We often talk about the important role of customer service and providing support to our customers. In fact, it’s one of the main selling tools of our STRUCTURE package. And we always hear plenty of feedback from our customers and users about just how important our support team is.
But equally important to supporting users is the development of the software.
I remember once I was in a conference room with a couple of old colleagues before the start of a big business meeting in which we were in charge of the presentation. We had our presentation on the projector, and we couldn’t get something quite right. A colleague was trying to get everything lined up, and as an expert user of the presentation software we were using, he was getting frustrated. I made a suggestion, and he glared at me and said, “That’s just a workaround. I want to do it right.” He continued to fumble, and we ultimately made our presentation with the misaligned components. I was put back by the comment, and even more amazed that he wasn’t willing use my “workaround” to fix the presentation.
Here at C/F, I was talking to some developers, and they wanted to try a new system to test the software where they would have someone not familiar with the software (a newbie like me), but familiar with the concepts, test it using the instruction manuals, and record how I used the software.
That way, they could see what workarounds were used, how I expected the software to work, and this would help them to reconfigure the software to function how a user imagines it should be used versus how the developers intend it to be used.
Since I had previously been told workarounds were bad, surprisingly I was now told by the software developers that workarounds are some of the best tools to improve and develop software. Too often, a developer creates programs to run how they see fit, and then the users are trained how to use the program a certain way.
If you want to be an industry leader with a user-friendly software package, you need a lot of input, and a team very much open to change.
We’ve been developing STRUCTURE contractor/construction accounting software for 32 years. We’ve made the obvious changes, like going from a hardware-based system to a software-based systems when our customers started using PC’s in the early 1980’s, and then switching from a UNIX to a Windows-based operating system, and then making changes to stay compatible with each new version of Windows.
We’ve enhanced our software to work with various printers over the years, and expanded to make it compatible with Word, Excel, Abobe PDF, and Outlook E-Mail.
We work to make it faster, take up less memory space, and be more efficient gathering, reading, and storing data.
But the really important part, the part that separates us a leader in the construction industry, is that we constantly work to enhance the appearance and user-friendliness of the package.
To make STRUCTURE more user-friendly, we rely on our users.
Our support group logs all of the calls and e-mails they receive, and these are studied by the development team, who in turn look for trends, whether they be problems, bugs, or instances where users need help completing a certain task.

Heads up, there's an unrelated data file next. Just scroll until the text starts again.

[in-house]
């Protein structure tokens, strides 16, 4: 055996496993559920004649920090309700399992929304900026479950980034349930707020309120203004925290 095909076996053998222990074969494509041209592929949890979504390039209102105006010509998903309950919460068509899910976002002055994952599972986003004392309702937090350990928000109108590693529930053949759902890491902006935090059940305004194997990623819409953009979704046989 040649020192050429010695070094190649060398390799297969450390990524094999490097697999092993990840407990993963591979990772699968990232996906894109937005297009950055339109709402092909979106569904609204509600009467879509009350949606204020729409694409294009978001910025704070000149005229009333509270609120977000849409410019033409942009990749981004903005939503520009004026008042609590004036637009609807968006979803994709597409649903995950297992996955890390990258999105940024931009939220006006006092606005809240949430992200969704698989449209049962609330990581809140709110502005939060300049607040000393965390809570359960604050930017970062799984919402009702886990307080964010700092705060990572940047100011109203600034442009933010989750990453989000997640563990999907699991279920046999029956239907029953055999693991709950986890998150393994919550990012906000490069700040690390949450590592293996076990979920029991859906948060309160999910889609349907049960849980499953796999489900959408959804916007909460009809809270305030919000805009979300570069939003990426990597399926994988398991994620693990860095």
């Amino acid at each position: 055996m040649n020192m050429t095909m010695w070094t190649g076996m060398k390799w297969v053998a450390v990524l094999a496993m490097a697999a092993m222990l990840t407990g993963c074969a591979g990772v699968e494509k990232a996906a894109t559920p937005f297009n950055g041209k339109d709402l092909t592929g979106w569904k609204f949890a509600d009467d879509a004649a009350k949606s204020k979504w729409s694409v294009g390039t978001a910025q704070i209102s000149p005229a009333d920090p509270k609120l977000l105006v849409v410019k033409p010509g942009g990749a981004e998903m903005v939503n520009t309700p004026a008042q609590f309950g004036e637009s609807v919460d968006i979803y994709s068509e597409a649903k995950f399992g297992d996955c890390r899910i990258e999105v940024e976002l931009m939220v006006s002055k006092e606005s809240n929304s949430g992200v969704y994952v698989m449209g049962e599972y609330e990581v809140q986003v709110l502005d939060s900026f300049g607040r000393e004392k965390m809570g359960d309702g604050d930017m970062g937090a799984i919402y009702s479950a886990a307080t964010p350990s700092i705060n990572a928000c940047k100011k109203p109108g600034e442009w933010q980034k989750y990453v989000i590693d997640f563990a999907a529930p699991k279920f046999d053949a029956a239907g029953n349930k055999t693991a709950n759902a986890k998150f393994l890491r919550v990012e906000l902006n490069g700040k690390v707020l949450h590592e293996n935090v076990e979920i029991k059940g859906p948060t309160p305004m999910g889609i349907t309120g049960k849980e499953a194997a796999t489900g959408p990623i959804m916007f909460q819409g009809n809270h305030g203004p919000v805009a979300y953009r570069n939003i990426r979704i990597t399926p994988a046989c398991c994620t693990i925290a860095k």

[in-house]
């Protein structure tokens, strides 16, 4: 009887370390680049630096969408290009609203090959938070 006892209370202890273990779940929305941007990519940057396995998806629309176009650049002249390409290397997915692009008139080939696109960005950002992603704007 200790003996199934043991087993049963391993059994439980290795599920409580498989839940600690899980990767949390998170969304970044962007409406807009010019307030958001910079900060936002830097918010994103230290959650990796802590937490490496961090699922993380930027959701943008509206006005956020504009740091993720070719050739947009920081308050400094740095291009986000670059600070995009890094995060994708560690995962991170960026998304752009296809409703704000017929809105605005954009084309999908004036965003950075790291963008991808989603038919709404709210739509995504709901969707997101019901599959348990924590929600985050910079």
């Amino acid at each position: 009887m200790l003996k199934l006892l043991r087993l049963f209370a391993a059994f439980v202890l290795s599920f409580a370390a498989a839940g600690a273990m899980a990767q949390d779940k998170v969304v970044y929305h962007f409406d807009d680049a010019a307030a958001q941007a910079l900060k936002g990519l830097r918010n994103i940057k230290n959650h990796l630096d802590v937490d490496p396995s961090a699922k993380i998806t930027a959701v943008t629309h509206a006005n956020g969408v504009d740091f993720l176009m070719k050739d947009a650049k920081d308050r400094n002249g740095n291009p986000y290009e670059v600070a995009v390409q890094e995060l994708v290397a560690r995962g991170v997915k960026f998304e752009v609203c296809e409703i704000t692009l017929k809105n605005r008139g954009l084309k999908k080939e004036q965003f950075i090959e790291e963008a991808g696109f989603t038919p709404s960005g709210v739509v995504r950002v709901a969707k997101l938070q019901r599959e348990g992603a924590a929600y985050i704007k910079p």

If multiple users are calling to seek help completing a certain task, than we need to make it easier. If multiple users have the same problem, than we need to fix it. If our customers are asking to do something the software isn’t designed to do, than we need to change it. And we do.
Every 18 months or so, we release a new version of STRUCTURE. During those 18 months, our programmers and developers are hard at work addressing every aspect of usability, appearance, and efficiency of our software package.
We hold user-group meetings and super-user-group meetings with customers who have used STRUCTURE for years, are considered extremely heavy users, or have pushed STRUCTURE to its limits and beyond, and we seek their input.
Because we service a variety of contractors, whose businesses run in a variety of different ways, we seek input from each type of industry. When we consider making a change, we run it by our super-users to see what they think.
And we look for workarounds. Because if our customers are finding different ways to get what they need than what we intended, than perhaps we should make that workaround a core to our system.
When a customer calls our support line, they don’t get transferred to an overseas call center.
Likewise, when we need to develop, enhance, or change our software, we don’t subcontract the work out to an overseas programming company.
Our support team works a few steps away from our development team and our programmers. When we discuss how to improve our software, it is a round table discussion. It’s been this way for 32 years and counting, and it will continue to be this way.
Change isn’t always easy, but if you aren’t willing to accept change as a natural order of doing business, than you will fail. We know this, and because of this, we rely heavily on our team to adopt change to keep us competitive, efficient, and user-friendly. And we know our customers wouldn’t expect any less.
If you are not already a STRUCTURE user, take a few minutes to view a demonstration.